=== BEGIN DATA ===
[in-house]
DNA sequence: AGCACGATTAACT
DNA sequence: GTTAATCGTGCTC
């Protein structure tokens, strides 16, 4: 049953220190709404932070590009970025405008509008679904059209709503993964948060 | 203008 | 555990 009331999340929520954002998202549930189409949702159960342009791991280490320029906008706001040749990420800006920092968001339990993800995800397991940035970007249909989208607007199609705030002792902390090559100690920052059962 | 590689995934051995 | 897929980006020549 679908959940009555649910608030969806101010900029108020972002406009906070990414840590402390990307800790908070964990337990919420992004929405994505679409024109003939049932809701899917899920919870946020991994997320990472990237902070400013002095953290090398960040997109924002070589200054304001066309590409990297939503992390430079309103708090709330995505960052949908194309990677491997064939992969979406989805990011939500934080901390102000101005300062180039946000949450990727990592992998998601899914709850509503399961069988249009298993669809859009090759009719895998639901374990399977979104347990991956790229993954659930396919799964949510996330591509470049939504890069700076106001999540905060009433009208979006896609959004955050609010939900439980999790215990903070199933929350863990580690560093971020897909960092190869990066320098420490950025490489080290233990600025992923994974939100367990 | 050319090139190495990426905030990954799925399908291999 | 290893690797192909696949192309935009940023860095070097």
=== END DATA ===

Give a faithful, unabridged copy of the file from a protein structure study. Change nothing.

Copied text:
[in-house]
DNA sequence: AGCACGATTAACT
DNA sequence: GTTAATCGTGCTC
């Protein structure tokens, strides 16, 4: 049953220190709404932070590009970025405008509008679904059209709503993964948060 | 203008 | 555990 009331999340929520954002998202549930189409949702159960342009791991280490320029906008706001040749990420800006920092968001339990993800995800397991940035970007249909989208607007199609705030002792902390090559100690920052059962 | 590689995934051995 | 897929980006020549 679908959940009555649910608030969806101010900029108020972002406009906070990414840590402390990307800790908070964990337990919420992004929405994505679409024109003939049932809701899917899920919870946020991994997320990472990237902070400013002095953290090398960040997109924002070589200054304001066309590409990297939503992390430079309103708090709330995505960052949908194309990677491997064939992969979406989805990011939500934080901390102000101005300062180039946000949450990727990592992998998601899914709850509503399961069988249009298993669809859009090759009719895998639901374990399977979104347990991956790229993954659930396919799964949510996330591509470049939504890069700076106001999540905060009433009208979006896609959004955050609010939900439980999790215990903070199933929350863990580690560093971020897909960092190869990066320098420490950025490489080290233990600025992923994974939100367990 | 050319090139190495990426905030990954799925399908291999 | 290893690797192909696949192309935009940023860095070097």